Joseph L. Singer, the Bussey Professor of Law at Harvard Law School and a brilliant thinker on Property and Property Rights, will receive the Brigham-Kanner Property Rights Prize on October 1, 2015, at the William and Mary Law School.
The William and Mary Law School has taken upon itself to organize an outstanding property rights project, one which is nationally known and respected.
The Law School should be honored and is honored in not only presenting the program, but providing the opportunity for students, practitioners and academics to fully discuss and discern the property issues of our times.
Lynda L. Butler, Chancellor Professor of Law and director of the William & Mary Property Rights Project, noted that Singer has written extensively on virtually all aspects of property. “It is a great pleasure to honor Professor Singer for his outstanding contributions to the field and to celebrate his prolific scholarship which so eloquently invites scholars, students, and lay readers to explore new ways of thinking about property and ownership,” she said. “We look forward to presenting him with the prize at our fall conference.”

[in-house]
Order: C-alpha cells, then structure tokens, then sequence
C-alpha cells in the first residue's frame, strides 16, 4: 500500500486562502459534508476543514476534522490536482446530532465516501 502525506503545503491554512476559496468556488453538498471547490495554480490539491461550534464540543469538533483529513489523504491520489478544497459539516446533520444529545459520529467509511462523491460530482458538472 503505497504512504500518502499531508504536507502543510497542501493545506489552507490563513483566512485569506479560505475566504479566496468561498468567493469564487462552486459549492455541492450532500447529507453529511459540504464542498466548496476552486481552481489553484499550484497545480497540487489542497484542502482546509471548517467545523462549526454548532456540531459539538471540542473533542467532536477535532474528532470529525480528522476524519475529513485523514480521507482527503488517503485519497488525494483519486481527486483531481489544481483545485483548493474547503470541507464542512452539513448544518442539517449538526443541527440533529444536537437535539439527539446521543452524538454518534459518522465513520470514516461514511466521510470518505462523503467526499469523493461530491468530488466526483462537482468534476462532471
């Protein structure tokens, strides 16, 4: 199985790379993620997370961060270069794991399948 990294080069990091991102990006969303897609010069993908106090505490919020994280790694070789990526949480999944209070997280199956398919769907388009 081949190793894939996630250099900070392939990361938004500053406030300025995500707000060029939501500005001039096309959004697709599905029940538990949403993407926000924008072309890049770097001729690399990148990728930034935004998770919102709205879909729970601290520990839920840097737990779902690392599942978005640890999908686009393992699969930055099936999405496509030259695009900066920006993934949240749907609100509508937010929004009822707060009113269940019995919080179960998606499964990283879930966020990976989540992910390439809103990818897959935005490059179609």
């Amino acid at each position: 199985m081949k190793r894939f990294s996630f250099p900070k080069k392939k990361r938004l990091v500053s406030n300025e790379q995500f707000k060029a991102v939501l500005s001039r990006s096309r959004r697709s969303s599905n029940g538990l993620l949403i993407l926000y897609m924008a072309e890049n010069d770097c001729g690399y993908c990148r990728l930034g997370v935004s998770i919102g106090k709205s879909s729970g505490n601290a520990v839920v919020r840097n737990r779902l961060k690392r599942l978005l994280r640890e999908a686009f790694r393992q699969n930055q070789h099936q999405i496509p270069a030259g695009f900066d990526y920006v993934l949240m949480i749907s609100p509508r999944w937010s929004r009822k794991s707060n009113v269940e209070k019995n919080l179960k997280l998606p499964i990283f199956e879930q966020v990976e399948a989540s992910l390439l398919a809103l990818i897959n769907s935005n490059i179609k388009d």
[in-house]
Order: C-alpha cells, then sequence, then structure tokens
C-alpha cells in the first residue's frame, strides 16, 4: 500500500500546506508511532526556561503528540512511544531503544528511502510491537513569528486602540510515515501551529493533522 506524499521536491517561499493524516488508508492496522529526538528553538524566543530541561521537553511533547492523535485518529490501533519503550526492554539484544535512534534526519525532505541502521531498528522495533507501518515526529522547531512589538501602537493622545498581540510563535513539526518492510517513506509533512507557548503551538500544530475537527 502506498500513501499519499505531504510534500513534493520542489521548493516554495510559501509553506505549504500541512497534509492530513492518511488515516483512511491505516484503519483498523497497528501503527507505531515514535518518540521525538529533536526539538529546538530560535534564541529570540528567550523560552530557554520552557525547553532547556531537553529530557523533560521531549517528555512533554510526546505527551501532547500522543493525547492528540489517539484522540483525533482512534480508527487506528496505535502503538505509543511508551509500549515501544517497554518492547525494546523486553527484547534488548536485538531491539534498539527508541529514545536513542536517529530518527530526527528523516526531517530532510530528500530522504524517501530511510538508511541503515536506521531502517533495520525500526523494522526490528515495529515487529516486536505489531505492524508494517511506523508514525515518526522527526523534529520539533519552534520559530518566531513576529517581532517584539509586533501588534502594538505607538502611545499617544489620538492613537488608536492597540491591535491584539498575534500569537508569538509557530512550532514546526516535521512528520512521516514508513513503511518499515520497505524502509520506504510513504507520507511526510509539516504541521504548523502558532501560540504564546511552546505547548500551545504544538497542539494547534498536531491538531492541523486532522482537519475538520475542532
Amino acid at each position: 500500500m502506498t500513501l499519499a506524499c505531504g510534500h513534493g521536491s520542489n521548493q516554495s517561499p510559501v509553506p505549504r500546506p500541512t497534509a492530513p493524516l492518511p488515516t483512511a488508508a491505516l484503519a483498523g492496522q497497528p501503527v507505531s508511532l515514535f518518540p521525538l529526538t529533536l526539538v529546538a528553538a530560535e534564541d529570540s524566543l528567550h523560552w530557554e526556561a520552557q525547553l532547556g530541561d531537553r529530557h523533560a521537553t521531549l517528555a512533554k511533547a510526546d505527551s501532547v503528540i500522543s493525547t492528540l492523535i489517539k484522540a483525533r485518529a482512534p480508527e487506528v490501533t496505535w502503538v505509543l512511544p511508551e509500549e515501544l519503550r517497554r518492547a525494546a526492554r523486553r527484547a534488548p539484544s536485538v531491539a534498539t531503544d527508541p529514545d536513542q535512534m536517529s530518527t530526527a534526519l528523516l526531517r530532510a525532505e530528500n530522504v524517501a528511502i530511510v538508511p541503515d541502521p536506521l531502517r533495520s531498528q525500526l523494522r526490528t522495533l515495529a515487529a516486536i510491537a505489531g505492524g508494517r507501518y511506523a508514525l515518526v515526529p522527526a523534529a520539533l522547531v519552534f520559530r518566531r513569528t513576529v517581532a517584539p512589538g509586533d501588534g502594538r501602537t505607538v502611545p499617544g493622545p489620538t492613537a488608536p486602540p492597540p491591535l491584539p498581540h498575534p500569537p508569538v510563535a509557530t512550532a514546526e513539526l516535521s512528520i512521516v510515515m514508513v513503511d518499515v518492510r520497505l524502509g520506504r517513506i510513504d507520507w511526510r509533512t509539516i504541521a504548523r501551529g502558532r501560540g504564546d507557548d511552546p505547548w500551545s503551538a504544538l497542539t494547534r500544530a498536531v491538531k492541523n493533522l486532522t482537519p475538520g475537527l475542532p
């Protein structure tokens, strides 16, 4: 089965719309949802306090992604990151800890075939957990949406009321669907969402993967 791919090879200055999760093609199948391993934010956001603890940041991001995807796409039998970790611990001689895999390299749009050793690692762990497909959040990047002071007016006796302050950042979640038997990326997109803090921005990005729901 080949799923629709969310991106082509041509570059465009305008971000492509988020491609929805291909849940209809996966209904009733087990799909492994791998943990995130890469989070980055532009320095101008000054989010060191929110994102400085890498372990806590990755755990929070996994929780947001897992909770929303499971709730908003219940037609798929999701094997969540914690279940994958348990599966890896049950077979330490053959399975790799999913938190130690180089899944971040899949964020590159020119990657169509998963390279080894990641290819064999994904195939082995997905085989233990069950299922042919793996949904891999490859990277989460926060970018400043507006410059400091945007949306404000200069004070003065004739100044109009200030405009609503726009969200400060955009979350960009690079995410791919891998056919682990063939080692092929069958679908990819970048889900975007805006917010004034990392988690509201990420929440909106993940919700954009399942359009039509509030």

Singer, who joined the Harvard Law School faculty in 1992, was appointed Harvard’s Bussey Professor of Law in 2006. Prior to that, he taught at Boston University School of Law, practiced law in Boston, and served as a law clerk to Justice Morris Pashman of the Supreme Court of New Jersey. In addition to books on property law and federal Indian law, he has published more than 70 law review articles. He received his law degree and master’s degree (Political Science) from Harvard and is a graduate of Williams College.